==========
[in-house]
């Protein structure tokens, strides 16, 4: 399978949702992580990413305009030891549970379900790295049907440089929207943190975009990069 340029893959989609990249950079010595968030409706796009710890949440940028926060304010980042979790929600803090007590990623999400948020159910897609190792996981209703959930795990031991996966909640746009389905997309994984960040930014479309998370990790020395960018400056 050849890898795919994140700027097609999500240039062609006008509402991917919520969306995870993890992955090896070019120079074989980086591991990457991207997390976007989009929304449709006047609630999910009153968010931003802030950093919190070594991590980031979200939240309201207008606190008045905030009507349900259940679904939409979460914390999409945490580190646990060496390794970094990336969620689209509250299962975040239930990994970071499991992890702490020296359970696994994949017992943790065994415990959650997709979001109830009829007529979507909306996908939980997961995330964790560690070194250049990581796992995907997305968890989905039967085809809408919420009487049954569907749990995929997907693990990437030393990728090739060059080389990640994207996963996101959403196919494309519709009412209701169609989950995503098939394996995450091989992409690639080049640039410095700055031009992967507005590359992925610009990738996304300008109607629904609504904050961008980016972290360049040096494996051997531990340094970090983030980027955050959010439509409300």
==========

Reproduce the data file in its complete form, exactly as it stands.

[in-house]
């Protein structure tokens, strides 16, 4: 399978949702992580990413305009030891549970379900790295049907440089929207943190975009990069 340029893959989609990249950079010595968030409706796009710890949440940028926060304010980042979790929600803090007590990623999400948020159910897609190792996981209703959930795990031991996966909640746009389905997309994984960040930014479309998370990790020395960018400056 050849890898795919994140700027097609999500240039062609006008509402991917919520969306995870993890992955090896070019120079074989980086591991990457991207997390976007989009929304449709006047609630999910009153968010931003802030950093919190070594991590980031979200939240309201207008606190008045905030009507349900259940679904939409979460914390999409945490580190646990060496390794970094990336969620689209509250299962975040239930990994970071499991992890702490020296359970696994994949017992943790065994415990959650997709979001109830009829007529979507909306996908939980997961995330964790560690070194250049990581796992995907997305968890989905039967085809809408919420009487049954569907749990995929997907693990990437030393990728090739060059080389990640994207996963996101959403196919494309519709009412209701169609989950995503098939394996995450091989992409690639080049640039410095700055031009992967507005590359992925610009990738996304300008109607629904609504904050961008980016972290360049040096494996051997531990340094970090983030980027955050959010439509409300």